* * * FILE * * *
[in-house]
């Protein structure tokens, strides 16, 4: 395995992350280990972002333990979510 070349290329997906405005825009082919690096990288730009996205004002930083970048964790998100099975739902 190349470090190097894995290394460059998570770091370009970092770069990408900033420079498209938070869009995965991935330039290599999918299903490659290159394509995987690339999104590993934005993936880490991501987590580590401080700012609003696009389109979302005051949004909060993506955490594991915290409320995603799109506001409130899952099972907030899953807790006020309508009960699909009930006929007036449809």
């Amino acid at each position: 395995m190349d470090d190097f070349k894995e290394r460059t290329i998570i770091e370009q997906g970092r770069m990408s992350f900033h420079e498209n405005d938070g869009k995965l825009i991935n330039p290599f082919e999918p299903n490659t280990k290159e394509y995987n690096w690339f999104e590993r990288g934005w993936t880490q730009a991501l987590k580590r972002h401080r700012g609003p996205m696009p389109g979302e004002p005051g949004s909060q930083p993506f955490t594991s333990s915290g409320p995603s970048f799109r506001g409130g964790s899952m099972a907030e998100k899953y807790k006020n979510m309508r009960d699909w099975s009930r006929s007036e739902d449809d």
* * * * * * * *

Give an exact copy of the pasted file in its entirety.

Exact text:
[in-house]
């Protein structure tokens, strides 16, 4: 395995992350280990972002333990979510 070349290329997906405005825009082919690096990288730009996205004002930083970048964790998100099975739902 190349470090190097894995290394460059998570770091370009970092770069990408900033420079498209938070869009995965991935330039290599999918299903490659290159394509995987690339999104590993934005993936880490991501987590580590401080700012609003696009389109979302005051949004909060993506955490594991915290409320995603799109506001409130899952099972907030899953807790006020309508009960699909009930006929007036449809």
């Amino acid at each position: 395995m190349d470090d190097f070349k894995e290394r460059t290329i998570i770091e370009q997906g970092r770069m990408s992350f900033h420079e498209n405005d938070g869009k995965l825009i991935n330039p290599f082919e999918p299903n490659t280990k290159e394509y995987n690096w690339f999104e590993r990288g934005w993936t880490q730009a991501l987590k580590r972002h401080r700012g609003p996205m696009p389109g979302e004002p005051g949004s909060q930083p993506f955490t594991s333990s915290g409320p995603s970048f799109r506001g409130g964790s899952m099972a907030e998100k899953y807790k006020n979510m309508r009960d699909w099975s009930r006929s007036e739902d449809d």